Ram Barkai, who has trained himself to swim in near freezing temperatures all around the world, is the founder of the International Ice Swimming Association and the world's most active promoter of Ice Swims. He - along with his Russian, Irish, and Czech colleagues - has the experience and know-how to safely host such an event - and provide FINA and the IOC with a blueprint on how a 1 km point-to-point course in water 5°C (41°F) or below can be safely conducted. With his entrepreneurial spirit and visionary goals for the sport of ice swimming, Barkai and Munatones will discuss again the steps necessary to add the aquatic discipline to the Winter Olympics while in Cork for the Global Open Water Swimming Conference.

In addition to being one of the his own mental and physical abilities to swim in lethally cold water temperatures, Barkai understands that a safe environment is critical to the sport's long-term success - and inclusion in the Olympics. As he has organized Antarctica swims, mid-winter swims in Lake Zurich, the Patagonia Extreme Cold Water Challenge at the tip of South America, and Ice Swims in Africa, Scotland and Ireland, he has established an event formula that works well and proven safe - as have the Russians in the Russian Winter Swimming Championships in Siberia.

Both Munatones and Barkai have a dream and know well that the Winter Olympic Games have evolved since the first winter sports celebration in France in 1924. "The Winter Olympics will continue to change and add TV-friendly events as it plays to growing television and Internet audiences around the world. From its incorporation of sports that push the envelope like luge to sports that require risk-taking artistic flair like the snowboarding's half-pipe, Winter Olympic viewers love seeing the athletic daring the improbable as Olympic heroes.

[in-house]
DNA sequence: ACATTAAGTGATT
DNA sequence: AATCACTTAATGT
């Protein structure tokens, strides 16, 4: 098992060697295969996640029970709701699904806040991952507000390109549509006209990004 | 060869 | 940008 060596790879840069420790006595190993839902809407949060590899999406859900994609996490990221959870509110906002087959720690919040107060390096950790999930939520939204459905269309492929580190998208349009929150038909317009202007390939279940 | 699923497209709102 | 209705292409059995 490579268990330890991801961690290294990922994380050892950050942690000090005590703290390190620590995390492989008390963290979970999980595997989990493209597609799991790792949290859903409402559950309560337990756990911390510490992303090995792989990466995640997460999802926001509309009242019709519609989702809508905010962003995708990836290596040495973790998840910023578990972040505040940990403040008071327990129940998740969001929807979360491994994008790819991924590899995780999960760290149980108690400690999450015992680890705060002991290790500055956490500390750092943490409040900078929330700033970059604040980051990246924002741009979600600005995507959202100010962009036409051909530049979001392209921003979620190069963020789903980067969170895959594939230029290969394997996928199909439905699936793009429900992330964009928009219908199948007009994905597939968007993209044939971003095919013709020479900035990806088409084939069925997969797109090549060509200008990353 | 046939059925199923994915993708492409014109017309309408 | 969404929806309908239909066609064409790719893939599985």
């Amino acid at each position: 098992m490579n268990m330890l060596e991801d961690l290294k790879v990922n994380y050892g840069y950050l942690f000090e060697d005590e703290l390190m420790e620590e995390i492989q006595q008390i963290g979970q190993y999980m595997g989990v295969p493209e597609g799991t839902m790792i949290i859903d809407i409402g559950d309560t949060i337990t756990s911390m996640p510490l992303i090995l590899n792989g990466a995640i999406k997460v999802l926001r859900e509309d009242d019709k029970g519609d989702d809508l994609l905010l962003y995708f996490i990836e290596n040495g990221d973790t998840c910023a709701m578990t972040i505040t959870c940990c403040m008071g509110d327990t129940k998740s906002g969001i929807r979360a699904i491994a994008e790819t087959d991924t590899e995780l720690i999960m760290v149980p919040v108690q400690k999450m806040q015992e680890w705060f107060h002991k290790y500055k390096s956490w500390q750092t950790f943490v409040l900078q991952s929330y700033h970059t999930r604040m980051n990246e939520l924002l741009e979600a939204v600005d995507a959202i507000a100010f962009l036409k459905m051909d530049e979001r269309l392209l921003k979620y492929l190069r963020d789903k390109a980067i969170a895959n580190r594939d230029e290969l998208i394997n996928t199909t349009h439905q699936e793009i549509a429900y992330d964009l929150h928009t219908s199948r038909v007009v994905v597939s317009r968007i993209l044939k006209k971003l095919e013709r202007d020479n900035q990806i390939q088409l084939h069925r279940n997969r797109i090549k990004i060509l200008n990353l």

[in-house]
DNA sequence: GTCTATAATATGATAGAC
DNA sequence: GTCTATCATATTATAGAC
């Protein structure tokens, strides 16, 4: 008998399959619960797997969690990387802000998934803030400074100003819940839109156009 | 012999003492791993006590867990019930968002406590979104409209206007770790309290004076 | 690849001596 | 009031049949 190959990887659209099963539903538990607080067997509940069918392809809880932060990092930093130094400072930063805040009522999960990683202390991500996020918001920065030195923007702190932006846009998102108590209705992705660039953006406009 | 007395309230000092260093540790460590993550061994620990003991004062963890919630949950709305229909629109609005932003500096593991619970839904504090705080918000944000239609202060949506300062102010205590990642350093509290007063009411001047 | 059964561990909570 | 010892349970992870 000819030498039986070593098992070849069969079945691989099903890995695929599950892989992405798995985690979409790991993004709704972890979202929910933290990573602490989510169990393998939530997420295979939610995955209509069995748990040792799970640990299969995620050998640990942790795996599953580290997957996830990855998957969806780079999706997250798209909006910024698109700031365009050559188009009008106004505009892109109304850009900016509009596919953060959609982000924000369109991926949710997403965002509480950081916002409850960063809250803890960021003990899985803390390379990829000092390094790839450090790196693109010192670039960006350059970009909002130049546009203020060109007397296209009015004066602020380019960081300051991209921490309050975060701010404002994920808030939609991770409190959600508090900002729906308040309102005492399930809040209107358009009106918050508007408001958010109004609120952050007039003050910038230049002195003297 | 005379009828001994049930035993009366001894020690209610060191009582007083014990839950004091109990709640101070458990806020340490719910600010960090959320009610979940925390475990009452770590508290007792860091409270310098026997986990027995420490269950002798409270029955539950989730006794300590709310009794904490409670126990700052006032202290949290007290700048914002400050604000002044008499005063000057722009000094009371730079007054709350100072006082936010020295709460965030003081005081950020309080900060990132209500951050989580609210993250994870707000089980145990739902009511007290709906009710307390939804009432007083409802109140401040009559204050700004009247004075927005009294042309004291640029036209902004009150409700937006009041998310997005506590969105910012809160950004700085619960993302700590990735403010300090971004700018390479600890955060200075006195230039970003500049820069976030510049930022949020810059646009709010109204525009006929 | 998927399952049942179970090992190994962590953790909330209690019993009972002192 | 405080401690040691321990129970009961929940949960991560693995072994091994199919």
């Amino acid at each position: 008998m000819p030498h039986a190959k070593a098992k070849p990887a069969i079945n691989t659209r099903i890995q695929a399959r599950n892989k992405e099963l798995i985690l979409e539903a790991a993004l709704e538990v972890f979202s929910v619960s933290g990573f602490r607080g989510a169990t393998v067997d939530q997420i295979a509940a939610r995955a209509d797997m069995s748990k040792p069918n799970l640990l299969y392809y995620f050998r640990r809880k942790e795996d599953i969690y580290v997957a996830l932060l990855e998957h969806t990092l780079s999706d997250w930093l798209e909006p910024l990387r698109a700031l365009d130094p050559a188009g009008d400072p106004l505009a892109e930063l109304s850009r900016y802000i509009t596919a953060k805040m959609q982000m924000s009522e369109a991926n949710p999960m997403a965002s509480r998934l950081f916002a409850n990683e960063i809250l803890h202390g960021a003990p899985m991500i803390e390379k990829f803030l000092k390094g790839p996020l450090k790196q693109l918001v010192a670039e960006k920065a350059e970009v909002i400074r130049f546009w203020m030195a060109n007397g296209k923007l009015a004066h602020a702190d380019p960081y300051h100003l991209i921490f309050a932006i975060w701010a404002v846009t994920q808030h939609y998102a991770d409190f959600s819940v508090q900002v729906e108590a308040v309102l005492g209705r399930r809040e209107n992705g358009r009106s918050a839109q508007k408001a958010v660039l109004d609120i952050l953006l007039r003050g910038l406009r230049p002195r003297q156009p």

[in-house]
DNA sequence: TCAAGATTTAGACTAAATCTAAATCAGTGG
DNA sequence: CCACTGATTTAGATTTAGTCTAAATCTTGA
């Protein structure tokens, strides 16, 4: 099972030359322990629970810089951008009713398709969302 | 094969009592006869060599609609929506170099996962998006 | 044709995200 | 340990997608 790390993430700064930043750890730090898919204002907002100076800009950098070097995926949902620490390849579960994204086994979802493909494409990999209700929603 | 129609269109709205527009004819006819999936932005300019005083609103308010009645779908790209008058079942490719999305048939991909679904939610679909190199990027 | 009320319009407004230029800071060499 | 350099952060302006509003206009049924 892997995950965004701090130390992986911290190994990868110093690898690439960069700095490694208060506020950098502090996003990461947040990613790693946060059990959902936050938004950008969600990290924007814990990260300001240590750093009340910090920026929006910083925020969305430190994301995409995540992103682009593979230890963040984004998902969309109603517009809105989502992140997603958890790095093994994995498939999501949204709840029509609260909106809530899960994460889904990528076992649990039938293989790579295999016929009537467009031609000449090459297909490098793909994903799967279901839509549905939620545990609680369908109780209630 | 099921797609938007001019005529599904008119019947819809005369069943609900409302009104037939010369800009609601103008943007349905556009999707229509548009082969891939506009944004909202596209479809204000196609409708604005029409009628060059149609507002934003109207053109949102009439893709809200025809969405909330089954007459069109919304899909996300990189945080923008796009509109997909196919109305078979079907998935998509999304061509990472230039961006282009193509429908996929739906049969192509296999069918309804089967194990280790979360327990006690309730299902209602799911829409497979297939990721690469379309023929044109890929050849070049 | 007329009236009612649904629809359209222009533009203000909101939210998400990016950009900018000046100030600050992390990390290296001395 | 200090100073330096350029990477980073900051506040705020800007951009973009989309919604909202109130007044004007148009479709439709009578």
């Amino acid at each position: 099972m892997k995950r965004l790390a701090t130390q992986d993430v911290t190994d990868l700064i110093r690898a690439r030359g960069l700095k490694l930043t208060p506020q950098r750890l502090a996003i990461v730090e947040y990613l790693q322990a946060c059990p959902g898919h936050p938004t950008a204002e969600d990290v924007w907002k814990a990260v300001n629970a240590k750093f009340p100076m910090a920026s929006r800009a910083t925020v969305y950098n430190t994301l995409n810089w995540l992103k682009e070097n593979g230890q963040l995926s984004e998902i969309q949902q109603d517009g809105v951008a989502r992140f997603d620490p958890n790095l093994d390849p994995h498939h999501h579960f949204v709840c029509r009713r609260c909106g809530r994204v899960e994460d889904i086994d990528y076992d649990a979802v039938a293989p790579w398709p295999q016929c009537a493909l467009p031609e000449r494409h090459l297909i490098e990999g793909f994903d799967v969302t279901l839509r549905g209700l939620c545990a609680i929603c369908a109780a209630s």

Whether it is flying down a mountain at incredible speeds or ski jumping off large hills, the daredevils of the Winter Olympics are different than the athletes of the Summer Olympics whose motto is Citius, Altius, Fortius (Latin for Faster, Higher, Stronger)

While the Summer Olympics has Michael Phelps, the Winter Olympics has snowboarding Shawn White, The Flying Tomato. While the Summer Olympics has Mark Spitz with a mustache, the Winter Olympics has speed skater Apolo Ohno with a soul plate. The Winter Olympic athletes just have that extraordinary flair - a trait that many ice swimmers most certainly have.

Without a doubt and showcased on a white background of snow, the Winter Olympics are filled with colorful characters. And those will inhabit the nether regions of the open water swimming world (i.e., under 5°C) are among the most colorful in the aquatics community.

So adding an extreme swimming event in a mountaintop lake where icemen and icewomen take to a 1 km swim of under 5°C (41°F) without neoprene is a great made-for-television, inherently risky event that requires mental and physical preparation with a sufficient bit of athletic flair. And, most probably, youth may not be served in this sport: age, years of hardening and a savvy wisdom that come with years on this planet will be some of the advantages used by all.

Chapter 1, article 6 of the 2007 edition of the Olympic Charter defines winter sports as "sports which are practised on snow or ice" so there may have to be a modification to sports which are practised IN snow and ice.

But with ice swimming growing about the world, as commemorated by the World Winter Swimming Championships and the International Ice Swimming Association, an Olympic goal for ice swimming has the potential to come out from the cold and into the Olympic family.

To join in the conversation and become part of this lobbying effort, interested parties can meet and discuss informally at the 2013 Global Open Water Swimming Conference in Cork.

Proposed rules and qualifications for the Ice Swim at future Winter Olympics are posted here.

Copyright © 2013 by World Open Water Swimming Association